Sean Duffy, Director of Product Management at Igloo explains the differences between multi-tenancy and single tenancy and how to choose the best option for your organization
Enterprise adoption of cloud computing and SaaS (Software as a Service) is accelerating by the day. Worldwide spending on public cloud services and infrastructure is forecast by IDC to reach $210 billion in 2019, an increase of almost 24% over 2018. Yet, many organizations are still struggling to maximize the value of this investment.
To realize the full benefits of the move to the cloud, SaaS products should support your unique business model and compliance requirements. One of the first and most important decisions is whether to choose multi-tenant or single-tenant architecture.
The multi-tenant model is a software architecture where multiple single “instances,” or pieces, of software run on a physical server. The hardware serves many tenants – meaning a group of users or customers, such as a company or department. Customers share the software application and a single database.
Those are the basics, but now let’s take a deeper dive into this concept.
What is multi-tenancy?
Multi-tenancy is a popular option in cloud computing, offering shared tenancy on public cloud services such as Microsoft Azure. SaaS is one of three main categories of cloud computing, along with IaaS (Infrastructure as a Service) and PaaS (Platform as a Service). SaaS applications delivered over the Internet are a common example of multi-tenant architecture.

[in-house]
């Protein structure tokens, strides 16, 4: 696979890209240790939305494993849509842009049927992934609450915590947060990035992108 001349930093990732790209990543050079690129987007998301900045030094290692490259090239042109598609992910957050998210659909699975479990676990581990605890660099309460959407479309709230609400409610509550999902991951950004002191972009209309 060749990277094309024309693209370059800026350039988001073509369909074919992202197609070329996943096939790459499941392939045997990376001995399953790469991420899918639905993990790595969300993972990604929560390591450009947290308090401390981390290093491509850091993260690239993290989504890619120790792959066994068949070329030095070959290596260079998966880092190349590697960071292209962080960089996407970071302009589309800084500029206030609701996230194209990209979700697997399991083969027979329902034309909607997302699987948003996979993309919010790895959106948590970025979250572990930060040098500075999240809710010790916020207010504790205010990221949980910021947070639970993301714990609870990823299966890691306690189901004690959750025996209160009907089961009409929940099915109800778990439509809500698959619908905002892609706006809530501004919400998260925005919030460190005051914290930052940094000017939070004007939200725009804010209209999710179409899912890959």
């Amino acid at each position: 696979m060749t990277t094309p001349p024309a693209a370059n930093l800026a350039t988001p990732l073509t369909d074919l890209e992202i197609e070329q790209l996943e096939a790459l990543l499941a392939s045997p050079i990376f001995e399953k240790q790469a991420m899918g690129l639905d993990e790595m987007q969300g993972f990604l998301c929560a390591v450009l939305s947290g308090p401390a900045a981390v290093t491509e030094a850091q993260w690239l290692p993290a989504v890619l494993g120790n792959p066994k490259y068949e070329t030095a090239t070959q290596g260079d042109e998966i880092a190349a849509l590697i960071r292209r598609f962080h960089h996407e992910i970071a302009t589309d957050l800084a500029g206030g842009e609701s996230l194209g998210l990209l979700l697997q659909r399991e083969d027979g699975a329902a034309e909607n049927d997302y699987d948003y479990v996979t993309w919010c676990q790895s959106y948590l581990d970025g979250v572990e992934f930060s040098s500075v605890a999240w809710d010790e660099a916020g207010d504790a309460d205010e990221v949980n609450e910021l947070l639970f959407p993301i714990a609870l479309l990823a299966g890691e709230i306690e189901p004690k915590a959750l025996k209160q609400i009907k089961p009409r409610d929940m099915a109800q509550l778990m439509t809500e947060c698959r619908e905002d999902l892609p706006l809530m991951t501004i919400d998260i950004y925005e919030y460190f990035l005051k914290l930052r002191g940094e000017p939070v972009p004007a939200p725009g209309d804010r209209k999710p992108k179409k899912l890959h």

In multi-tenant SaaS, each tenant operates in virtual isolation. Their individual data remains separate, invisible, and secure from other tenants, yet they all share:
- Web servers
- Infrastructure services
As a tenant, you may have the ability to tailor some parts of the app to your organization’s specific needs (such as the interface, preferences, and settings), but you are bound by some limitations in order to not affect other tenants.
In single-tenant architecture, which we’ll discuss in more depth below, each customer has their own software instance and dedicated infrastructure managed by their host provider. This option is often chosen to address specific compliance requirements and/or a large number of users. Since they operate completely separate from other tenants, they are not bound by the same limitations as multi-tenancy customers.
The cost savings offered by multi-tenant environments attract organizations that want to get on the path to digital transformation with fewer hardware requirements and simpler deployment.
Multi-tenancy is also appealing for start-ups and companies who can benefit from economies of scale and avoid the costs and maintenance of single tenancy.
Examples of multi-tenant software
Most enterprises today use multi-tenant software for a variety of core business functions such as communication, collaboration, customer service, and marketing. Igloo is a next-generation intranet platform with both multi- and single-tenancy options.
Some well-known SaaS providers include:
- Google Apps
Single-tenancy vs multi-tenancy
Think of a high-rise office building. In multi-tenancy, each customer (tenant) has their own office space within the building (the software application), but they share central resources such as water, electricity, and common spaces (the memory, database, services, etc.). In single-tenancy, the customer has their own office building (a single software instance and single database) and doesn’t use shared resources.